Heat , Specific Heat Capacity , Molar Heat Capacity , Latent Heat , Water-Equivalent , Principle of Calorimetry

Heat : When two bodies at different temperature are placed in contact , the energy is transferred from higher temperature to lower temperature known as Heat .

Heat & Work equivalent : The temperature of a body can be increased by supplying heat to it or by doing work . If mechanical work W produces the temperature changes as Heat Q , then

$\large W = J Q $

Where , J = Mechanical equivalent of heat

J = 4.2 J/cal

Calorie:

The amount of heat needed to increase the temperature of 1 gm of water from 14.5°C to 15.5°C at STP is known as 1 calorie

Specific Heat Capacity:

It is heat required to raise temperature by 1° C or 1° K for unit mass of the body.

$\large s = \frac{\Delta Q}{m \Delta T} $

$\large \Delta Q = m s \Delta T $

$ \displaystyle dQ = m s dT $

$ \displaystyle Q = m\int_{T_1}^{T_2} s dT $
(be careful about unit of temperature, use units according to the given units of s )

Latent Heat:

The amount of heat required to change one phase of 1 gm of a substance to another phase.

Q = m L

L = latent heat of substance in cal/gm or in Kcal/kg.

Lice = 80 cal/gm – Specific latent heat of fusion of ice

Lsteam = 540 cal/gm – Specific latent heat of vaporization of water

Molar Heat Capacity:

If instead of unit mass we consider one mole of a substance, the heat required to change the temperature of one mole of a substance through 1°C (or K) is called molar heat capacity or molar specific heat and is represented by C.  If the molecular weight of a substance is M :

$ \displaystyle C = \frac{Q}{n \Delta T} $

As , $ \displaystyle s = \frac{Q}{m \Delta T} \quad and \quad n = \frac{m}{M}$

Its SI units are (J/mol K)

Thermal-capacity :

If instead of unit mass we consider the whole body, (of mass m), the heat required to raise the temperature of a given body by 1°C is called its thermal capacity , i.e.,

Thermal capacity = $ \displaystyle m s = n C = \frac{Q}{\Delta T} $

Thermal capacity of a body depends on the mass and nature of body. It has units (J/K) or cal/°C

Water-Equivalent :

If thermal capacity of a body is expressed in terms of mass of water it is called water-equivalent of the body,

i.e., water-equivalent of a body is the mass of water which when given same amount of heat as to the body, changes the temperature of water through same range as that of the body, i.e.,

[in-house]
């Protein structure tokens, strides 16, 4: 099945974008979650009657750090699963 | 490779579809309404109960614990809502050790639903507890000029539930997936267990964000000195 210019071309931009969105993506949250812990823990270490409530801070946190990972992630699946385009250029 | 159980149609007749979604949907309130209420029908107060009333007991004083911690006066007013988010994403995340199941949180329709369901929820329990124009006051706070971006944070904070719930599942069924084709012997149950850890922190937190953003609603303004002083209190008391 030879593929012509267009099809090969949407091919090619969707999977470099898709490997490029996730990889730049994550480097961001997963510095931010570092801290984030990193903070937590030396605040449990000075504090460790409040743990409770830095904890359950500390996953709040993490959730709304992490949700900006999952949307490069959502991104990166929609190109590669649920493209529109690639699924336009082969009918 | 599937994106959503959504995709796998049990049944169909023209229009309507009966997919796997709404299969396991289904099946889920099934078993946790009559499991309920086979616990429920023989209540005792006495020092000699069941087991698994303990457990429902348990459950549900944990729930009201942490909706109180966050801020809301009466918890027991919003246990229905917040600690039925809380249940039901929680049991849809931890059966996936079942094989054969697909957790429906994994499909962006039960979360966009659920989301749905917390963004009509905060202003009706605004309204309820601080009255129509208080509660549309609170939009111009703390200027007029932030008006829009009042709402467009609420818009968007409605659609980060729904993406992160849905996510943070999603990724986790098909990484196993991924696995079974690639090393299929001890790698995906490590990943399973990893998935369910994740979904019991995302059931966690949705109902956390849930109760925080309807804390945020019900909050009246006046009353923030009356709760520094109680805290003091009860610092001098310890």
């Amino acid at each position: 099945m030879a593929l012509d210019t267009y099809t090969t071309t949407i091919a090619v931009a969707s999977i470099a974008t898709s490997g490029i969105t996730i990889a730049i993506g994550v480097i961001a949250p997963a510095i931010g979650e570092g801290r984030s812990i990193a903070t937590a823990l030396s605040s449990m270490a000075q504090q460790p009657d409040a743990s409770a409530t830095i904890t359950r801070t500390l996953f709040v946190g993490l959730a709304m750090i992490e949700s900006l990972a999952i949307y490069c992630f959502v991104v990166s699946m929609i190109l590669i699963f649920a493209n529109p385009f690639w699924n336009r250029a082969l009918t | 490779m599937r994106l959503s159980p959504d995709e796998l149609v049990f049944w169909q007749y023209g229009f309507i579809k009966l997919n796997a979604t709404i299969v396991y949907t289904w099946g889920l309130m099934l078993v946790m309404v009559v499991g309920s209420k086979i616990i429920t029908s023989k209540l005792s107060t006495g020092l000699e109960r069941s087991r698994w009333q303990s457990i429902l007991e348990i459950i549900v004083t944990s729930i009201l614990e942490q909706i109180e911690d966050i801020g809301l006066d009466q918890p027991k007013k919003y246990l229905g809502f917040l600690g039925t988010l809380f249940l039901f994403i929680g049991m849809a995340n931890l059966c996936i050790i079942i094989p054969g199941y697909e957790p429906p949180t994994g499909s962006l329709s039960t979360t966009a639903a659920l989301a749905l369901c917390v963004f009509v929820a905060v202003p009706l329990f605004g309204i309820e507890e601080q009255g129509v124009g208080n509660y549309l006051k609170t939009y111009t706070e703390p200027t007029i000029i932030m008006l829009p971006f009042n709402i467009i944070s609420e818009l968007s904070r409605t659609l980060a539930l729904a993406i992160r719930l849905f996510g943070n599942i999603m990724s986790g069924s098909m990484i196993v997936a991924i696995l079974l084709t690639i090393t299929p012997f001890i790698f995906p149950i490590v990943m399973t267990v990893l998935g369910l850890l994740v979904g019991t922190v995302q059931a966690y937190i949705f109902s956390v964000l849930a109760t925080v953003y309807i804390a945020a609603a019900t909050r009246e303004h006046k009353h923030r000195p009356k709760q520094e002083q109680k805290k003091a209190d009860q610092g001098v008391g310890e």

$ \displaystyle W = (m \times s ) $ gram

[where : W = mass of water ; m = mass of substance ]

The unit of water equivalent W is g while its dimension [M].

Principle of Calorimetry

When two bodies (one being solid and other liquid or both being liquid) at different temperature are mixed, heat will be transferred from body at higher temperature to a body at lower temperature till both acquire same temperature.

The body at higher temperature releases heat while body at lower temperature absorbs it, so that :

Heat lost = Heat gained

i.e. principle of calorimetry represents the law of conservation of heat energy.

Solved Example : The temperature of equal massesof three different liquids A, B and are 12°C, 19° C and 28° C respectively. The temperature when and are mixed is 16° C and when and are mixed is 23° C. What would be the temperature when and are mixed?

Solution: In accordance with principle of calorimetry :

When A and B are mixed

m SA (16 – 12) = m SB (19 – 16)

=> SA = (3/4)SB

and when B and C are mixed

m SB (23 – 19) = m SC (28 – 23)

SC = (4/5)SB

Now when A and C are mixed if T is the common temperature of mixture:

m SA (T – 12) = m SC (28 – T)

Substituting SA and Sc from above,

(3/4)(T – 12) = (4/5)(28 – T)

which on solving gives,

T = 20.25 ° C

Solved Example : A solid material is supplied heat at a constant rate. The temperature of the material is changing with the heat input as shown in figure. Study the graph carefully and answer the following questions :

(i) What do the horizontal regions AB and CD represent?

(ii) If CD = 2 BA , what do you infer?

(iii) What does slope DE represent?

(iv) The slope of OA > the slope of BC .What does this indicate ?

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